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Title:African librarianship: a relic, a fallacy, or an imperative?
Author(s):Tise, Ellen R.; Raju, Reggie
Subject(s):African librarianship
Geographic Coverage:Africa
Abstract:African librarianship has its roots in the colonial era, with colonial powers developing excellent library infrastructure with commensurate services in anticipation of their protracted stay in Africa. However, libraries were alien to African communities, which had a very strong oral tradition and used such a tradition to share information and knowledge. The “un-African” library infrastructure was challenged by some leading African scholars, who argued that there has to be a system of librarianship that delivers on African realities and imperatives. This paper interrogates the need to transform the concept of African librarianship in search of a path that addresses African imperatives; it also examines the need to separate the relic in pursuit of reconceptualization. There is little doubt that there is a need for, at the least, a hybrid—that is, incorporating the best from the colonial era with that which is African, such as the oral tradition—that would result in the transposition of concepts to create a new, relevant, effective, and efficient form of librarianship—namely, librarianship in Africa.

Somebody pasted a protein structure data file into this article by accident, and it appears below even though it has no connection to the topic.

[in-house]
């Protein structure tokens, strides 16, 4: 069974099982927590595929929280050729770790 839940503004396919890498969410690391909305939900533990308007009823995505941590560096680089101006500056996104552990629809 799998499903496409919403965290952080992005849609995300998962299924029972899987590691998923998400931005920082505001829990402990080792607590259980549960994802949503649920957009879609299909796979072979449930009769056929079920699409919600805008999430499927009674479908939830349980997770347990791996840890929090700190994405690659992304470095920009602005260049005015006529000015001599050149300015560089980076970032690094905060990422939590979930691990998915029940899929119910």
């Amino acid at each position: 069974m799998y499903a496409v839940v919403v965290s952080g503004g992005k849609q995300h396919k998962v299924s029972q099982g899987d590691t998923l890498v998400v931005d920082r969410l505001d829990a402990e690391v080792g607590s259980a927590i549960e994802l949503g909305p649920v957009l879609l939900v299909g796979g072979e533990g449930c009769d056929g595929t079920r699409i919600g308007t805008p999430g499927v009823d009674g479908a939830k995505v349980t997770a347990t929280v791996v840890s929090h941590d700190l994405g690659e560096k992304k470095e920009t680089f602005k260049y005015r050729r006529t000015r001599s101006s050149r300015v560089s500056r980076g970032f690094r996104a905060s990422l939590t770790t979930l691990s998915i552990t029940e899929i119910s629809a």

Issue Date:2015
Publisher:Johns Hopkins University Press and the Graduate School of Library and Information Science. University of Illinois at Urbana-Champaign
Citation Info:In Library trends 64(1) Summer 2015: 3-18.
Publication Status:published or submitted for publication
Rights Information:Copyright 2015 Board of Trustees of the University of Illinois
Date Available in IDEALS:2016-03-30

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